Including pump efficiency in the consideration criteria for a pump is great and using the right approach to find the most efficient pump for the whole range of operating points is even better. But the DOE regulations miss an important opportunity for energy savings.  Focusing on new pump installations they will ensure new pumps are more efficient than they might otherwise be, but what about installed equipment in existing buildings? Due in part to established sizing habits, the pumps in most HVAC systems all over North America are over-sized and the energy waste caused by inefficiency is absolutely staggering. In the US alone an astronomical amount of energy is lost every year in HVAC systems caused by performance drift – the gradual degradation of efficiency due to changes in settings or aging of equipment. With so much potential for savings, building owners and operators would be well served to look carefully at their HVAC systems and components and consider retrofits – whether or not they are legally mandated to do so.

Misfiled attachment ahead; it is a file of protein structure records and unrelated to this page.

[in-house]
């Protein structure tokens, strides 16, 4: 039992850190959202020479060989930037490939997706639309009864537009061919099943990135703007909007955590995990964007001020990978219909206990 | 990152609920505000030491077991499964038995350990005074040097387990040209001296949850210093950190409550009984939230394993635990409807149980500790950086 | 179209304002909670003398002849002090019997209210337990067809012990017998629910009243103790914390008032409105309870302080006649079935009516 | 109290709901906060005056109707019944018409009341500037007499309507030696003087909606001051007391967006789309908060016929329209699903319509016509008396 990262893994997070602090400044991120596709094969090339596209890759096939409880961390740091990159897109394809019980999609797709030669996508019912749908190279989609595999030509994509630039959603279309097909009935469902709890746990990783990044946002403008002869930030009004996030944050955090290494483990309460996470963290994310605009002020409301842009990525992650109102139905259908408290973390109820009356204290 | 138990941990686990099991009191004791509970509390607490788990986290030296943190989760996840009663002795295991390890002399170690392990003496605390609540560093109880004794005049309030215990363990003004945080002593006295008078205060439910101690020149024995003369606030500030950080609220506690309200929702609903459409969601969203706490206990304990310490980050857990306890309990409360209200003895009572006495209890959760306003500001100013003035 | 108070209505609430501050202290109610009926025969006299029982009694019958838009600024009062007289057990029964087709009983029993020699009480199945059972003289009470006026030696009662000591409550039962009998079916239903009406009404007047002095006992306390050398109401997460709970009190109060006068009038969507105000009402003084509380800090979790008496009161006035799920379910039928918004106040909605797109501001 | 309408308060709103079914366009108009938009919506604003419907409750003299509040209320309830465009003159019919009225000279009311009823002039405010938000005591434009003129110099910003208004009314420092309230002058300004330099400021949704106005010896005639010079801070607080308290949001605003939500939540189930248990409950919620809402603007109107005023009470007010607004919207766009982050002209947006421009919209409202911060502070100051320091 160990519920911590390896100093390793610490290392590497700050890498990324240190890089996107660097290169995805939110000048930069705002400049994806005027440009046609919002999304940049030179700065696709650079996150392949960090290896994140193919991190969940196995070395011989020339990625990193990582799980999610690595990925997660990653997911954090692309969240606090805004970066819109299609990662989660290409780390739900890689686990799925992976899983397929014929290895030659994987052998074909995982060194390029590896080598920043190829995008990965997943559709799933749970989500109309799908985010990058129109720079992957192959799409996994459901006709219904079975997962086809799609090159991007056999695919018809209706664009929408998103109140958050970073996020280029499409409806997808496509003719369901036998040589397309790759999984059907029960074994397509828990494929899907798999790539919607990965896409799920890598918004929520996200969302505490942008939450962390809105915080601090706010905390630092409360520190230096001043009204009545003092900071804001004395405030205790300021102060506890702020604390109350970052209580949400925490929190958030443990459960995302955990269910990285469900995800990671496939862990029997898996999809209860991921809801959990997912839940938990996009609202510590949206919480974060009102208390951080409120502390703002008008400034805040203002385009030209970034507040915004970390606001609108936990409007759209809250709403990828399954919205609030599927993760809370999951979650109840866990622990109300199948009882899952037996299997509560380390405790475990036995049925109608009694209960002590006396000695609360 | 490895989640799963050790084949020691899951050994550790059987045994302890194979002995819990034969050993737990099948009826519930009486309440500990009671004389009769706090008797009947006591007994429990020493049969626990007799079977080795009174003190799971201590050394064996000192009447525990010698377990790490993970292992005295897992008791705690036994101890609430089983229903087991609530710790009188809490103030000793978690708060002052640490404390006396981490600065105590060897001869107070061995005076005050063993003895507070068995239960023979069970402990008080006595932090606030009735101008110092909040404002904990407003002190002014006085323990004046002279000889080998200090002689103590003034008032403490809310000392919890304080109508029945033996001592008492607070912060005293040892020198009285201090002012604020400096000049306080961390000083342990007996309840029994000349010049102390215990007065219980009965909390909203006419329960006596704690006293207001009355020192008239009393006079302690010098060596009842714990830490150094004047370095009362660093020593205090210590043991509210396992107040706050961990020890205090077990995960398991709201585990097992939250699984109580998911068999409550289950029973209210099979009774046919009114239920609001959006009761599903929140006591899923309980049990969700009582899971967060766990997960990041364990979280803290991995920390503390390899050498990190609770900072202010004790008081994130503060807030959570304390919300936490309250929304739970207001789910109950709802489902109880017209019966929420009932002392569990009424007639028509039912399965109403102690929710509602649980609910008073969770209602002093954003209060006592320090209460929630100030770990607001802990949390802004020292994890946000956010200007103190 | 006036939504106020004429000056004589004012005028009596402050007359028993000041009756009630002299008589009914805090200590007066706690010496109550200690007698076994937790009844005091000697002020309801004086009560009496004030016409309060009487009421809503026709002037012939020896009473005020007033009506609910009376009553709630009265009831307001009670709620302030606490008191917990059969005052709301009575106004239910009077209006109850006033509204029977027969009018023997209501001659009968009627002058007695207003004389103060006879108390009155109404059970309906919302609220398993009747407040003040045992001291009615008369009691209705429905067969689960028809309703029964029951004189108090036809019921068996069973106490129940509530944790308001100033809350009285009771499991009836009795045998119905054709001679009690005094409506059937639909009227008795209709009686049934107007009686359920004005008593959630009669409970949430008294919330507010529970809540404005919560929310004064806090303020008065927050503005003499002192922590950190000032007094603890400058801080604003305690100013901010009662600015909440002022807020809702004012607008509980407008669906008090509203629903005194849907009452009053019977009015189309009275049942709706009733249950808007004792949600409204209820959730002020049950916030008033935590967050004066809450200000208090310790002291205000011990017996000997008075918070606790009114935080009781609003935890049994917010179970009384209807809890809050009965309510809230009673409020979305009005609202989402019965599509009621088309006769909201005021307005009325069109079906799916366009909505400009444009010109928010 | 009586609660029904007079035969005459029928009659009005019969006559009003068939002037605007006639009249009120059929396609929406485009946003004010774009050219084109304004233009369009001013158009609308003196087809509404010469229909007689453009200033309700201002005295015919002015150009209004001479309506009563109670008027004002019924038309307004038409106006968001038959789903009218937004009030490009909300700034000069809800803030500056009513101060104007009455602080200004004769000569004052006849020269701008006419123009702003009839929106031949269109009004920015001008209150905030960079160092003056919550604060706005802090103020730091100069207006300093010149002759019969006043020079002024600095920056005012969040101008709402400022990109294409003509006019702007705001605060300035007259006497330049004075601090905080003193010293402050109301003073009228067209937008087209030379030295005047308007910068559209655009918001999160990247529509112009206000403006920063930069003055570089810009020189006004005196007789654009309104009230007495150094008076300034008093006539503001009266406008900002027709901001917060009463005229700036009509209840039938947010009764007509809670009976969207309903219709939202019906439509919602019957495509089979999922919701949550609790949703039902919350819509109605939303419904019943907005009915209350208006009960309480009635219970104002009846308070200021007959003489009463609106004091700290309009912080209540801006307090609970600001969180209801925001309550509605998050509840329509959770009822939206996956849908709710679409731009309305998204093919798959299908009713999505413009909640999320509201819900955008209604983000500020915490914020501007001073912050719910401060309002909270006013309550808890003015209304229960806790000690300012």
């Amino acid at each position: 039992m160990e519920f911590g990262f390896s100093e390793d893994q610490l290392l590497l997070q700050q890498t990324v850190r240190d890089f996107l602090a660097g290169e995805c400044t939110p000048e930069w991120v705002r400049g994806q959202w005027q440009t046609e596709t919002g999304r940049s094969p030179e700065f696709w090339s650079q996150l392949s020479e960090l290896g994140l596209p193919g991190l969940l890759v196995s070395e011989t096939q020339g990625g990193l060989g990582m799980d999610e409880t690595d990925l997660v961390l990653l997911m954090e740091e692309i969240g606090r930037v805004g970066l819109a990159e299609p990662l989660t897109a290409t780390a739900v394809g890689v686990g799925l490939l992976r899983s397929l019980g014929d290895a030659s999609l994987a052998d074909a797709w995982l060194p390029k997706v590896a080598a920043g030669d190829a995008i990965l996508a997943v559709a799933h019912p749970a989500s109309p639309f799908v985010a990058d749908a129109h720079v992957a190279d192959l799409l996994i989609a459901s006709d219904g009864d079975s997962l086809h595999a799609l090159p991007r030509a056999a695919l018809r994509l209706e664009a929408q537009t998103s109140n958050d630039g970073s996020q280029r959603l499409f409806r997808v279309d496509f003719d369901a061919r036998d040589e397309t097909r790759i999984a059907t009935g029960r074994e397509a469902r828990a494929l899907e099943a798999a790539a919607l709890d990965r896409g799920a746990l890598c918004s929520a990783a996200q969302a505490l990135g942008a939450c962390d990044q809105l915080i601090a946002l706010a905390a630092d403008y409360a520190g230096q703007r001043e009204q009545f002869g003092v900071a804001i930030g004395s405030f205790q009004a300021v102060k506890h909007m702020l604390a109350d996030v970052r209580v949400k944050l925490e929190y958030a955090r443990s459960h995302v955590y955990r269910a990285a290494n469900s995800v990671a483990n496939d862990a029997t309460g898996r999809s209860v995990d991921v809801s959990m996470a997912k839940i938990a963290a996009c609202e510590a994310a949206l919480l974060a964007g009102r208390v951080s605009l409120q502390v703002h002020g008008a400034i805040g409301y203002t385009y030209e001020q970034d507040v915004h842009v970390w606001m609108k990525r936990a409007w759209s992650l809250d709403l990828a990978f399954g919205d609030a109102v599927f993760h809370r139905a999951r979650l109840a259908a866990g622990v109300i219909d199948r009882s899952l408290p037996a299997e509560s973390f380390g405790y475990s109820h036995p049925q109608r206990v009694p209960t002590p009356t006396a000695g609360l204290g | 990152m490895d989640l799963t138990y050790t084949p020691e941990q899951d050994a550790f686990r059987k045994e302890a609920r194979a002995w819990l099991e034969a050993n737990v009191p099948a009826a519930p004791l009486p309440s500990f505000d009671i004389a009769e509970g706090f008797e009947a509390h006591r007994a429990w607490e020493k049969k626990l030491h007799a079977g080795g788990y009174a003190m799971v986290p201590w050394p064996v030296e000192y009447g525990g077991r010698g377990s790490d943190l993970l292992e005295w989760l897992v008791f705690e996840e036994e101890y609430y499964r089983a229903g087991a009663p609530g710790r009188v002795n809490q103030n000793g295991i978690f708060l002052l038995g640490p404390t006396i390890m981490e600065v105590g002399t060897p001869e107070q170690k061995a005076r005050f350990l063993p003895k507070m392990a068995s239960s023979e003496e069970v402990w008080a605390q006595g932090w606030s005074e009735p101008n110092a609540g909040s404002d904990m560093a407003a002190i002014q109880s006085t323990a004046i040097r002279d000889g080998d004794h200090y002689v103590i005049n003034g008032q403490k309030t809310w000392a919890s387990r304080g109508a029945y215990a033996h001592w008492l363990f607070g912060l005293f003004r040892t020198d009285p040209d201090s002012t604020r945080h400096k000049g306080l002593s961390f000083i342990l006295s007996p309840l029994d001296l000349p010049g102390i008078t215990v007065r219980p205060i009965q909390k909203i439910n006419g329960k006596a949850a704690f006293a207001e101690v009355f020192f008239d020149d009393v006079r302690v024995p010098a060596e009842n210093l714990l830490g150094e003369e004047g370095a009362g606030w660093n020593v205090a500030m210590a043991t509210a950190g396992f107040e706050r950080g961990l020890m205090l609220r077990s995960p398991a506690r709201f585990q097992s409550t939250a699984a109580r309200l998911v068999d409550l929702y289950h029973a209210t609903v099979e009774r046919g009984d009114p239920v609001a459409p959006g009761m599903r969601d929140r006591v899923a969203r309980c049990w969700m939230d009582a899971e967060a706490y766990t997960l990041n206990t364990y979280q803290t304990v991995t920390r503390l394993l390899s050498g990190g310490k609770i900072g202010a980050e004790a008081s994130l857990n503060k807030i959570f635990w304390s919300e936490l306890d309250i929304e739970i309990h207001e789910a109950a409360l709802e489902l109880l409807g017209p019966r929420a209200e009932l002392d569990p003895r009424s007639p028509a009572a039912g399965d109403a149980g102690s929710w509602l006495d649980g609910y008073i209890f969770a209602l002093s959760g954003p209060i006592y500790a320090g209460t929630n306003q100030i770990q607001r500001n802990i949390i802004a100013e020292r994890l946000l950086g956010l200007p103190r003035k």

Armstrong pump retrofit building hvac upgrade

Consider a retrofit project to be a sequential process of finding and leveraging performance date. Don’t start by replacing the biggest energy draw. Start with the component that can tell you the most – your pump.

Most people who take the initiative to start the retrofit process begin by looking at the chiller, assuming this is the biggest ‘energy hog’. Replacing the chiller often produces a change in energy consumption, but delivers no more insight into the performance of the overall system. If instead a project is started with a retrofit to a smart pump, users can obtain detailed information about flow rates and system conditions.